I built a clavichord in the late 1960s (here is a partly obscured photo), and fell in love with its microscopic sound quality. It has two unique features. Because it contains just a single course of strings, a small soundboard, and tiny metal strikers (called "tangents"), the sound hardly fills a small room. It is a personal instrument suitable for the last moments of, say, Anne Boleyn in her boudoir. The other feature is how the sound is made. A string is hooked to the hitchpin rail at the back of the instrument, moves diagonally across to a bridge on the soundboard, and over to the tuning block. Felt is woven between the strings at the hitchpin rail and the tuning block. Plucking the strings achieves only a quiet thocking sound, as the strings are damped by the felt. Pressing a key raises the metal tangent, forming a small secondary bridge between the tangent and the soundboard's bridge (the other side of the tangent is damped by the felt), and producing a quiet ringing sound at the pitch created between tangent and bridge. The other unique feature is that the base of the keys is felted and flexible, so unlike any other acoustic keyboard instrument, the clavichord can produce vibrato by rocking the fingers on the keys. This effect (called "Bebung") is mysterious and very personal to the player.
The new two-clavichord piece was based on my just-finished Tides of Wales, but expanded and reconfigured for the limited range and dynamics of the clavichord, including specifying places for Bebung (which can be first heard about 25 seconds into the demo). There is also this score to Tangents, where the Bebung is marked with a slur and three dots (the only reference to which I could find was in a footnote to C.P.E. Bach's "Art of Playing Keyboard Instruments").
October was chock-a-block full of tonality. Lydia Busler-Blais teaches horn, and she wanted something for her students to reinforce their knowledge of bass clef. She wanted a piece with a holiday sense, but loathed most of the carols -- except the Coventry Carol. So it was to be another composition based on an earlier piece. It was certainly a temptation to write the horns high now & then, but I controlled those impulses and let them resonate in their round, low registers. Here is a score and here a demo to Lowing in Coventry.
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The ongoing series for Seth Gordon -- twelve performance pieces for tenor guitar -- presented special challenges. It was too much of a temptation to grow cliché, to use old formulas. But with twelve pieces, those clichés would show up. Having already explored performance techniques, repetitions, and other structures, I decided to take the autumn as a time of oncoming dormancy and death. Musical staves were distorted and distended as visual variations on the music of the previous months; it was an illusion of the fall wind blowing the score pages, and the performer instructed to use each of the six elements of the summer months: "The distortion and direction shown in the staves should be transferred to the playing of the music, with each ending in a suspended state. The final suspension/improvisation is without any sense of ending until performed" with the next month's piece in the series. "The suspended state becomes an improvisation of failure and decay." Here is the score to Lunar Cascade in Serial Time: September.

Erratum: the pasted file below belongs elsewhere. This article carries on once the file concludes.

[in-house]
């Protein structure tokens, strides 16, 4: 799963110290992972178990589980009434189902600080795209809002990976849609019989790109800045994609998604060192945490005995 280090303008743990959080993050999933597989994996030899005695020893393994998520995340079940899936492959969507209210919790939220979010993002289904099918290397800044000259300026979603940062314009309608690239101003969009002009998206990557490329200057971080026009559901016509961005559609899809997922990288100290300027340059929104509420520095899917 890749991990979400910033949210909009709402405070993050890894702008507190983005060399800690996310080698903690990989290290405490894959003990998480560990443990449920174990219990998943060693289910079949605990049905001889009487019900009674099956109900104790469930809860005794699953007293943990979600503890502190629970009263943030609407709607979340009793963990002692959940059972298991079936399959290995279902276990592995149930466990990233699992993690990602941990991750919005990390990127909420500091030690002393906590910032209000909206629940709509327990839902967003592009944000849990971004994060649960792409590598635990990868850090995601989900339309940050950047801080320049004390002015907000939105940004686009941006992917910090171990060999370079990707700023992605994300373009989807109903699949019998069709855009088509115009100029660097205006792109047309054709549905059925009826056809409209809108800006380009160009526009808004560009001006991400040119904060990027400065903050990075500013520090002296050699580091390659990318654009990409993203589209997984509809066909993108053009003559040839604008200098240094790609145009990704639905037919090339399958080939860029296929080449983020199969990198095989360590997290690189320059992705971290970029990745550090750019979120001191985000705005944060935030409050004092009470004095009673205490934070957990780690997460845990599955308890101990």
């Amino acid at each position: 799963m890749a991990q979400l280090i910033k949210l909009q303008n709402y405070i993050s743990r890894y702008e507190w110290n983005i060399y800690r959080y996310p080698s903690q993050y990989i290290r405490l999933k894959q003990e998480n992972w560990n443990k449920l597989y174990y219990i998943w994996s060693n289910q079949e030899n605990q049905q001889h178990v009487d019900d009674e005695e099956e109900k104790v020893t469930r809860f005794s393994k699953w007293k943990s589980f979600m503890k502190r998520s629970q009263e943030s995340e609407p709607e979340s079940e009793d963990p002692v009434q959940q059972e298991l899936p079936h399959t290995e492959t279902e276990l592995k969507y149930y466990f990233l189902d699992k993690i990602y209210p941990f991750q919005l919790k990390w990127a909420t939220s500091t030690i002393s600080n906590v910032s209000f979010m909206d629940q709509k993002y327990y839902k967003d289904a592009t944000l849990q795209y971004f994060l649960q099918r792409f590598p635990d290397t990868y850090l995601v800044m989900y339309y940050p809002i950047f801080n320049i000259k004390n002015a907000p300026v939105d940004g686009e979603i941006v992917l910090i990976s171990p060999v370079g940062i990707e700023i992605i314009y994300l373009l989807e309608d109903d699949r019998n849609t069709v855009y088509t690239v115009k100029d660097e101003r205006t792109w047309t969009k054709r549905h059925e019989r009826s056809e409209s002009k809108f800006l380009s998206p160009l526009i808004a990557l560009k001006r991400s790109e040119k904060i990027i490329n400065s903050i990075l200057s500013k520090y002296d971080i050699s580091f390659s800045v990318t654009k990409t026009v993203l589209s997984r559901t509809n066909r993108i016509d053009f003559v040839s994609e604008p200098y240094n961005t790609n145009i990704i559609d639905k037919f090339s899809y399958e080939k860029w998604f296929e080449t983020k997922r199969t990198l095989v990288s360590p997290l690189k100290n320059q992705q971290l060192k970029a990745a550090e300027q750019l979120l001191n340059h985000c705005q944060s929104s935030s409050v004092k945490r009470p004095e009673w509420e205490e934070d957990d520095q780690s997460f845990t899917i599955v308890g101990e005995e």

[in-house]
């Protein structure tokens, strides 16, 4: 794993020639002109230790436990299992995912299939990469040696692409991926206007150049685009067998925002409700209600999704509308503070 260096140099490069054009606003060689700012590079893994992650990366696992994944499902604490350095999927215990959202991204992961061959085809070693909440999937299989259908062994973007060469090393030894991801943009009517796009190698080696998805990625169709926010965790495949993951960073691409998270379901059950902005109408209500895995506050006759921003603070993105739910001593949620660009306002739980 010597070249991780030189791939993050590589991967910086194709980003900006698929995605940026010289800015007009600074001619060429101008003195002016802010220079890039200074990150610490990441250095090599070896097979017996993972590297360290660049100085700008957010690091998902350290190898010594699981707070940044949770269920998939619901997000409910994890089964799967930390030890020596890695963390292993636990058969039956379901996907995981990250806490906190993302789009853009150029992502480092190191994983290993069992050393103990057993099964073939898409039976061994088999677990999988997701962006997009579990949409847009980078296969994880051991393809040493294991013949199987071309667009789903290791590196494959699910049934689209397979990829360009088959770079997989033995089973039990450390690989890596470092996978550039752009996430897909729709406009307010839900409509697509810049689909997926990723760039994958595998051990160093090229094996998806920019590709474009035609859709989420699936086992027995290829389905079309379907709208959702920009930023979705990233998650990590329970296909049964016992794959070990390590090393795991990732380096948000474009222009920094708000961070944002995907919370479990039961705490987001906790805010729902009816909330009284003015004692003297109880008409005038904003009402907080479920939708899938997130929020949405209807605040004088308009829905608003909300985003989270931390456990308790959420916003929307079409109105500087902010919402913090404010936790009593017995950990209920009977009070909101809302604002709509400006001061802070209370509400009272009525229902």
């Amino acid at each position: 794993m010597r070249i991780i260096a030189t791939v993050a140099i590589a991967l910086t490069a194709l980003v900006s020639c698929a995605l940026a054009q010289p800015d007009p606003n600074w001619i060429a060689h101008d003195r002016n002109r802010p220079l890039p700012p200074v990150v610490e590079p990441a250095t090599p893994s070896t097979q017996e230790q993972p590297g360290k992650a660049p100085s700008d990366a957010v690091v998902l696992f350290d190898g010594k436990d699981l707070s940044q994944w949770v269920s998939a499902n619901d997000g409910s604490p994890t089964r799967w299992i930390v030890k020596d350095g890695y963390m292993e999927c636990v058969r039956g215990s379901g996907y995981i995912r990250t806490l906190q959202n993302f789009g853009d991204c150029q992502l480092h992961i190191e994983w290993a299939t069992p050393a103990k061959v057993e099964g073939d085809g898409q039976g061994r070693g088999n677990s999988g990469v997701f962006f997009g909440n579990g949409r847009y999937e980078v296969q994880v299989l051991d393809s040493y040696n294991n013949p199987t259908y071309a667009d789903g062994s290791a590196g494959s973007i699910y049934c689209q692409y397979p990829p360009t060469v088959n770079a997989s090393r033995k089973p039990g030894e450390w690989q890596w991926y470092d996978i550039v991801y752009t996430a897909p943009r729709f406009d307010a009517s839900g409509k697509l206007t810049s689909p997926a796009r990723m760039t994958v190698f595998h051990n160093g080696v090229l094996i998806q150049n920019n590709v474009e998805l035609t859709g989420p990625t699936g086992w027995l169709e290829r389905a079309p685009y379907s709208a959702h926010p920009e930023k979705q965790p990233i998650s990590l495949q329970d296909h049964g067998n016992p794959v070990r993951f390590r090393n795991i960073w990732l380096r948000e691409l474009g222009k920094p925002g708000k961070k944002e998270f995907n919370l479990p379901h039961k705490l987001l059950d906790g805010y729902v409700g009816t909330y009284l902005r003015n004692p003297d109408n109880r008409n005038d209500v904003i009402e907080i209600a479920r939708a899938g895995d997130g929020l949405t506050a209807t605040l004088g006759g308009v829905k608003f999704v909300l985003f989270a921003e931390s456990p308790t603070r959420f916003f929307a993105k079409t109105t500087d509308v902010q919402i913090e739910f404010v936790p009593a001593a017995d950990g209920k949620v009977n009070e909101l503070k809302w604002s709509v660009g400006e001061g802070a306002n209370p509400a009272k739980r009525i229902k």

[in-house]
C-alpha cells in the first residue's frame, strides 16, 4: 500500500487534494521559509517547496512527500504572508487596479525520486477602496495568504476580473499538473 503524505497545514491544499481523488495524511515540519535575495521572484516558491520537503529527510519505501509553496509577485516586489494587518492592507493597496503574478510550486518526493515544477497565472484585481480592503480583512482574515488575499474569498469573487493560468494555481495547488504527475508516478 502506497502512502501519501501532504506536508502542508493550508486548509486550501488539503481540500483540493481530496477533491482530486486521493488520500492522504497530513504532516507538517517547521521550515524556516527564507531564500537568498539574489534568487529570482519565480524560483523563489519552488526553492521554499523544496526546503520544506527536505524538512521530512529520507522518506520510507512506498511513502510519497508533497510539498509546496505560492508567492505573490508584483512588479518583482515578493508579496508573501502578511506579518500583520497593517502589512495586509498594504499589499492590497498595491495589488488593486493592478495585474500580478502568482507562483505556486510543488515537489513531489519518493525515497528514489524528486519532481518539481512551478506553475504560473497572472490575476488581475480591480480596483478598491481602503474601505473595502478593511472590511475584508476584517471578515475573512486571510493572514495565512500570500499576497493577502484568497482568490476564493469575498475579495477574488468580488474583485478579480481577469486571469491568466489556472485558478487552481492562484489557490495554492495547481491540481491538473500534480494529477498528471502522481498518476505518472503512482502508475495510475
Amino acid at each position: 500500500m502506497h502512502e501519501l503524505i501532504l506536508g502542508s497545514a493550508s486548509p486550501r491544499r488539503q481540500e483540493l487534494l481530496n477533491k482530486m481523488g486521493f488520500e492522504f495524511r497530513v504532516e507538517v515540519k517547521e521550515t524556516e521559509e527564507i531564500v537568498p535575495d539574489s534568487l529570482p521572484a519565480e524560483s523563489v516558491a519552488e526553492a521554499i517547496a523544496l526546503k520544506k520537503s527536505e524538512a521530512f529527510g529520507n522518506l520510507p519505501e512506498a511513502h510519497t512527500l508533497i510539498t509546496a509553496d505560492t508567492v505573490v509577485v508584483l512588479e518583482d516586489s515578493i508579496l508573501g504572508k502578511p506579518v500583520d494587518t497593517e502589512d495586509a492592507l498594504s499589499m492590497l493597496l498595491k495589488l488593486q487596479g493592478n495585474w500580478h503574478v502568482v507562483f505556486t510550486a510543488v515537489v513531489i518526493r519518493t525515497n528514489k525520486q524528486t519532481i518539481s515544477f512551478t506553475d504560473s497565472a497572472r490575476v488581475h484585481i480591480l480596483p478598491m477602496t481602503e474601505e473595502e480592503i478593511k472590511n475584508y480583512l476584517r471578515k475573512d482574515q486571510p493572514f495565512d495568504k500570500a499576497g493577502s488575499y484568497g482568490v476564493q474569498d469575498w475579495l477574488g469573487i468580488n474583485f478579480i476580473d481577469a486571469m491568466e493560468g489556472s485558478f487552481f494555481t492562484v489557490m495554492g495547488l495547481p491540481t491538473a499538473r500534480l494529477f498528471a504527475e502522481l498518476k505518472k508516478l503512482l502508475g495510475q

One of the October pieces was composed on time, because it was a birthday present for Larry Polansky, composer, teacher, and player of any guitar-like instrument. Larry has a guitar collection, and the commission was to use several of his guitars in the course of the composition. And, of course, that meant to me "at the same time." Strapping on several guitars at once was dangerous, so I considered this scene: performer in the center, instrument facing inward toward the performer, all close, all the necks within reach. Larry could pick up a guitar and play it, and at the same time reach out (in a well coordinated manner, nicely choreographed without falling down) and pluck the open strings of the other instruments. And so In My Room was born. It also comes with instructions: "Instruments are placed on tables or stands where their open strings can be played. The ‘instrument in hand’ is picked up quickly and played (except in section V, where all the instruments remain parked), and returned quickly. The idea is to be as seamless as possible; when recorded, there should be almost no pause between the sections. The rhythms are specified to create a relaxed sense, and may be flexed so that the other instruments can be played without missing—in other words, the sounding note is important, even if it demands a little more time." The title was chosen because I'd not imagined this piece performed on stage, but rather personally with Larry in his room surrounded by guitars. Score and demo.
The commission month of September came to a close with Time's Arrow, written on October 24 for Anne Watson and commissioned by Bill Sallak. This clarinet solo is a high-energy blast. The score reads, "This piece is performed in a circle. Ideally, it should flow around the audience, but that is not usually practical in part owing to the need to memorize the music. Instead, it can be performed on stage with the performer moving in a semicircle, using several music stands (attractive and identical ones would be nice), beginning stage right, facing away from the audience and moving counter-clockwise toward the audience, circling around, and arriving in the back corner stage left, again facing away from the audience. The idea is to give a spaciousness to the sound as well as distract the audience from the performance details and toward the idea of sound in space. Or, it can be performed from one place. It’s entirely up to the performer. What do I know? Oh, and you can breathe wherever it makes sense, because no places has been left for it to be accomplished." It is relentless, almost eleven minutes -- score here and demo here.
By now I realized that there were nearly thirty pieces still to compose in 2007, and only sixty days to accomplish that schedule. Panic didn't quite set in, but it was coming. And just as it is said that one's imminent death increases one's focus enormously, so it was with the imminent end of "We Are All Mozart". All about that next time.